Trial proceeded at a rapid pace and was concluded in just one-and-a-half days of testimony. Prosecuting Attorney Patrick M. Steele’s strategy was to prove that the death of Bertha Kludt was premeditated, thereby qualifying the defendant for the death penalty. Weighing heavily in the trial was evidence regarding the wanton murder of 17-year-old Beverly June Kludt, who was bludgeoned to death in the kitchen when she came to her mother’s defense. Blood and brain tissue from both victims were found on Bird’s clothing, his bloody fingerprints were found in the house and on the ax and his shoes were found at the murder scene.
The state introduced a surprise witness, Tacoma Police Officer John Hickey, who testified that he and Officer Russell Skattum gave Bird a beating while he was in their custody. Hickey said: “I regret to say that I lost my temper after returning from the Kludt home and viewing the terribly hacked bodies of the two women. I had asked Bird as we sat in the patrol wagon why he murdered the two women. He said he didn’t do it. I asked him who did it then, and he said, ‘It was LeRoy.’ ‘Who’s LeRoy?’ I asked him. ‘Oh, another Negro around town,’ Bird replied. ‘You’re lying,’ I replied, and he looked at me with a smug and insolent look. I know I shouldn’t have done it, but I hit him in the jaw with my fist, knocking him to the front of the patrol wagon. Then I struck him a number of times with my night stick until he said, ‘Don’t kill me.’ That brought me to my senses and we took him to the hospital where a nurse said he wasn’t badly hurt” (Seattle Post-Intelligencer).
Later, when Prosecutor Steele moved to enter Bird’s signed confession into evidence, Defense Attorney Selden strenuously objected, declaring it had been obtained under duress and therefore inadmissible. But Judge Hodge disagreed, ruling there was no relationship between the beating and Bird’s voluntary confessions, and admitted it into evidence. Despite continued strenuous objections by the Selden, the confession was read into the record, then the prosecution rested its case. Defense Attorney Selden rested the defense without calling Bird or any other witnesses to the stand.
Closing arguments were begun on Wednesday morning, November 26, 1947 and the case went to the jury at noon. After deliberating for only 35 minutes, the jury returned its verdict. Bird was found guilty of first-degree murder and the jury voted to impose the death penalty. Bird, who had been impassive throughout the trial, sat unmoved as the Judge Hodge read the verdict. On his way back to the Pierce County jail, Bird asked the five deputy sheriffs guarding him: “What’s all the excitement about?” (The Tacoma News Tribune).
Remarks Upon Sentencing
On Saturday, December 6, 1947, Judge Hodge sentenced Bird to be hanged on the gallows at the Washington State Penitentiary on January 16, 1948. After a motion for a new trial was denied by Judge Hodge, Defense Attorney Selden told the court he had done everything in his power to defend Bird and that no further appeals would be made on Bird’s behalf. Then Selden declared: “I feel whenever any man 45-years-old gets an idea that no lives are safe to anyone, except his own, that man is a detriment to society and should be obliterated” (The Tacoma News Tribune).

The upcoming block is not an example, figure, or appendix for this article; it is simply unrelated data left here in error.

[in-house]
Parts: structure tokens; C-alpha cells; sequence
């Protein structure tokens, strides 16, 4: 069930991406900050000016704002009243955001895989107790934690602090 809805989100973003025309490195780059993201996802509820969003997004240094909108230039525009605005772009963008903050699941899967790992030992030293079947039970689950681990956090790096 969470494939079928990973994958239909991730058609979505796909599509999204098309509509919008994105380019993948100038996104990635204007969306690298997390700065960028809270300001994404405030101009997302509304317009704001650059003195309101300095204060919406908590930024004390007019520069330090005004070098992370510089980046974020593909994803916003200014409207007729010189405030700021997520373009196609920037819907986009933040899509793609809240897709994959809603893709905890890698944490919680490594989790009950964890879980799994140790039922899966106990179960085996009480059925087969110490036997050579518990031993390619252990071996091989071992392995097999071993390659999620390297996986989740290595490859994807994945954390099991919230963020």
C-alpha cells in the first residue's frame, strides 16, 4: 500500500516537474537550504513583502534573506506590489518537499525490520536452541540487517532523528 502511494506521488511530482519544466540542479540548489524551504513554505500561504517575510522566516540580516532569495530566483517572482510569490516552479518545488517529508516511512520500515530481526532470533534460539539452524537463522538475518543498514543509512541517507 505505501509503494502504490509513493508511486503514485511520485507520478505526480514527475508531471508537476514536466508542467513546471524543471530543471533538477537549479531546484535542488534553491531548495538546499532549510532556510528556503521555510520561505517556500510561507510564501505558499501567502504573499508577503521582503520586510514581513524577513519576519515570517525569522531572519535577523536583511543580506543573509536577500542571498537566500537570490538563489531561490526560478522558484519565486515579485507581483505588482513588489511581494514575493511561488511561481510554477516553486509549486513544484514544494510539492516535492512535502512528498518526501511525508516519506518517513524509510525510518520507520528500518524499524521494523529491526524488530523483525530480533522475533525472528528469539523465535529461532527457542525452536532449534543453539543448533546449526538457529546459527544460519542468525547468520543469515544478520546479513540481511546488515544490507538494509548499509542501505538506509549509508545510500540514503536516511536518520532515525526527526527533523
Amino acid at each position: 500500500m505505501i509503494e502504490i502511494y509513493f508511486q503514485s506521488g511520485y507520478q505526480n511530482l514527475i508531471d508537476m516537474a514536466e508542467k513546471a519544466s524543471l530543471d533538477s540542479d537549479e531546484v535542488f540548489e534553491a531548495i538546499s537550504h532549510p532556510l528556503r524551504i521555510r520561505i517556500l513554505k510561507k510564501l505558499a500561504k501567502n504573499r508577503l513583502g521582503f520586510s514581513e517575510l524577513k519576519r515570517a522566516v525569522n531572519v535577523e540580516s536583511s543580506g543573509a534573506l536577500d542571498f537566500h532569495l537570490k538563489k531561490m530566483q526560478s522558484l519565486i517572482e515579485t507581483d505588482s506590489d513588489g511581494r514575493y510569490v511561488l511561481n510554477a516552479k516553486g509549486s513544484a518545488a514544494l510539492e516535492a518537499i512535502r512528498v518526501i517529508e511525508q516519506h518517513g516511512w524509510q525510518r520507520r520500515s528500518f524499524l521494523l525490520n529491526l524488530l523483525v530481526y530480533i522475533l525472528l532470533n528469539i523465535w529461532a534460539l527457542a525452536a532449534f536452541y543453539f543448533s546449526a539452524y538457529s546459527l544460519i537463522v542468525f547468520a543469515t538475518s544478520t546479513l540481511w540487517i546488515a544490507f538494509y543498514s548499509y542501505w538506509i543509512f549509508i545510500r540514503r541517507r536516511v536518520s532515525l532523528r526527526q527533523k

When Judge Hodge asked Bird for comment, he declared, “I was given no chance to defend myself. My own lawyers just asked you to hang me. They apologized for defending me. If they were so reluctant to defend me, why did they contest the prosecutor’s proof of murder, and now say that everything is proven?” (The Tacoma News Tribune). At the end of his 20-minute impassioned speech, Bird declared: “All you guys who had anything to do with this case are going to die before I do” (The Seattle Times). It became known as the “Jake Bird Hex.” Within a year, five men connected with Bird’s trial died.
On Sunday, December 7, 1947, Pierce County Under-sheriff Joseph E. Karpatch and Deputy Michael Waverek took Bird in a patrol wagon to the Washington State Penitentiary in Walla Walla to await his execution. Shortly after his arrival, Bird began confessing to his involvement in a dozen murders that took place over a span of 20 years.
On January 6, 1948, at the request of Governor Monrad Charles Wallgren (1891-1961), Pierce County Prosecutor Patrick Steele and Tacoma Police Detective Lieutenant Sherman Lyons went to the penitentiary to listen the confessions. In an obvious bid for a reprieve, Bird offered to tell them more, to “clear his conscience.” Steele told the press: “We want to give him a chance to tell it, but we don’t intend to permit him to use what he might have withheld as a means to add a few days to his life" (The Tacoma News Tribune). Over the next several days, Steele and Lyons took voluminous notes on Bird’s statements, which they compiled into a 174-page report for the Governor’s office.